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Gaming director may challenge Horne in GOP primary (access required)

Gaming director may challenge Horne in GOP primary <span class="dmcss_key_icon"><img alt="(access required)" src="/files/2013/12/lock1.png" border=0/></span>

Mark Brnovich, the director of the Arizona Department of Gaming, may challenge Attorney General Tom Horne in the Republican primary next year. Brnovich, a former assistant U.S. attorney and assistant attorney general, said supporters have been urging him to run for the office.

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Recall bill soundly defeated in Senate (access required)

Recall bill soundly defeated in Senate <span class="dmcss_key_icon"><img alt="(access required)" src="/files/2013/12/lock1.png" border=0/></span>

A bill to overhaul the recall election process in Arizona to protect Sheriff Joe Arpaio and other elected officials was defeated today in the state Senate. HB2282 failed by a 10-18 vote. It would have created a primary and general election process in the event an elected official is recalled, as opposed to the current non-partisan, winner-take-all election.

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Hotly debated firearms bill goes to the governor (access required)

A bill headed to Gov. Jan Brewer’s desk would close a loophole used by some Arizona cities to destroy firearms turned over to police and other state agencies. The Arizona Senate approved HB2455, sponsored by Rep. Brenda Barton, R-Payson, by an 18-12 vote Tuesday afternoon, giving its final approval to a measure that also requires agencies to sell all unclaimed firearms in their possession.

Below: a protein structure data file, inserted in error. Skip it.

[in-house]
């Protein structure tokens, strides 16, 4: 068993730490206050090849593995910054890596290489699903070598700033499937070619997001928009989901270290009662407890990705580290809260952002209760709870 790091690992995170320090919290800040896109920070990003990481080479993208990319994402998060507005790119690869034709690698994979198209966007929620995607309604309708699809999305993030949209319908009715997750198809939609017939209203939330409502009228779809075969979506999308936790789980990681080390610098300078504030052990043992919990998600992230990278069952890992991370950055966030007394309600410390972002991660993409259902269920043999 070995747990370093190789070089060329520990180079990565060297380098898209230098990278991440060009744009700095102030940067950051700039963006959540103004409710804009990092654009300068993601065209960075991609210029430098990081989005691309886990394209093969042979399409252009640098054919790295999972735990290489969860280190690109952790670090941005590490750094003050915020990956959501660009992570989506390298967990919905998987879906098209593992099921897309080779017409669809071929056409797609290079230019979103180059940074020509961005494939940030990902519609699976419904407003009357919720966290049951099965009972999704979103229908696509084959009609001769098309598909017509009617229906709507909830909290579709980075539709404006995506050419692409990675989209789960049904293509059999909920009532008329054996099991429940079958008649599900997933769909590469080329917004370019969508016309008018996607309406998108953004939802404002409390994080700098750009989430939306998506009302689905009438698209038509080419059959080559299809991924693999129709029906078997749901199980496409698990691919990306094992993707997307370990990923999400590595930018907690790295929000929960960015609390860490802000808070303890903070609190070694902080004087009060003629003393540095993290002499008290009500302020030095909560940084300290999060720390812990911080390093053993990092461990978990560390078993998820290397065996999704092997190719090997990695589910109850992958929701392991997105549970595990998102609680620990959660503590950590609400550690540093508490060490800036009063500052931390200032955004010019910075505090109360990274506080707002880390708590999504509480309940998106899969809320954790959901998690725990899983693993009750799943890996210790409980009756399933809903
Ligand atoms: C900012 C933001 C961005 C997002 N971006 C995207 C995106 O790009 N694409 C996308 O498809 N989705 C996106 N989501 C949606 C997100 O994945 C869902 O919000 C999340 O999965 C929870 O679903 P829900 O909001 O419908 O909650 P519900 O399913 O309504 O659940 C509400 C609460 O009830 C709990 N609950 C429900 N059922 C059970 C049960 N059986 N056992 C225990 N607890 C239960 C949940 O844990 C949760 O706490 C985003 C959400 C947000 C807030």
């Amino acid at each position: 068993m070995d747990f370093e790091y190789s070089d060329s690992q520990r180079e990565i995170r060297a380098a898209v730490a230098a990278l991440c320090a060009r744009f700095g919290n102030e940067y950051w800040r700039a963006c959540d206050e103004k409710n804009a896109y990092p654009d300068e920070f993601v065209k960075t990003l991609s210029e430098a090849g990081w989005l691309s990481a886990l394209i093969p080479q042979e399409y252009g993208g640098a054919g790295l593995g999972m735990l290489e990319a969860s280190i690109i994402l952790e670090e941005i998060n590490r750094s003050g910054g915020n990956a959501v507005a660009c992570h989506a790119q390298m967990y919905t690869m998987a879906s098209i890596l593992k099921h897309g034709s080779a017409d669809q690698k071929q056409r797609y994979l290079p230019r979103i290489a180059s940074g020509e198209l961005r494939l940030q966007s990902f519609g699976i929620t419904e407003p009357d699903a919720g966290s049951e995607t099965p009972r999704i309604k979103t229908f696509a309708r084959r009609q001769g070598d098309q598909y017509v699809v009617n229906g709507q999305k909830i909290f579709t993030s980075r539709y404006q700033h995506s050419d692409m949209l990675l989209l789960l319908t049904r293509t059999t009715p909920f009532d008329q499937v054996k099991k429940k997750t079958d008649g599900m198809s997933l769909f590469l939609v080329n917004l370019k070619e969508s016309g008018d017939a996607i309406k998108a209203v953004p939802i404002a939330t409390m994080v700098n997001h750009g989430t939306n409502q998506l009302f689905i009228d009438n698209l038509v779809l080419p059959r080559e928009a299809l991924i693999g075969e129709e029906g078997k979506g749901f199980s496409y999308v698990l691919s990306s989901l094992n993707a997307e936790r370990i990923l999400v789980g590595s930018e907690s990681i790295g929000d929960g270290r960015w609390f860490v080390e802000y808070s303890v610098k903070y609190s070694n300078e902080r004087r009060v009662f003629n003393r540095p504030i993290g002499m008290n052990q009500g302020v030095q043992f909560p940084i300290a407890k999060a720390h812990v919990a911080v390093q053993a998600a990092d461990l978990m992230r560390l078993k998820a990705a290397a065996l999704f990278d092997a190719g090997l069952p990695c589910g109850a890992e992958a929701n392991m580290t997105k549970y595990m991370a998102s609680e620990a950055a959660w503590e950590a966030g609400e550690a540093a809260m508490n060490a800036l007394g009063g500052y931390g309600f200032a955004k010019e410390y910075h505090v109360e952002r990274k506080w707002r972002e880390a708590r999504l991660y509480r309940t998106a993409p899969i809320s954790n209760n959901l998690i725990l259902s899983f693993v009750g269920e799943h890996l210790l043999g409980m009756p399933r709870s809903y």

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State appeals court ruling on education funding (access required)

State appeals court ruling on education funding <span class="dmcss_key_icon"><img alt="(access required)" src="/files/2013/12/lock1.png" border=0/></span>

The Attorney General’s Office is asking the Arizona Supreme Court to overturn a lower court ruling that said lawmakers violated the will of voters three years ago when they failed to increase education funding to match inflation. The state filed the appeal and argued that the Arizona Court of Appeals erred in its Jan. 15 decision in which it found that the 1998 Voter Protection Act allows voters to bind future Legislatures to take specific actions.

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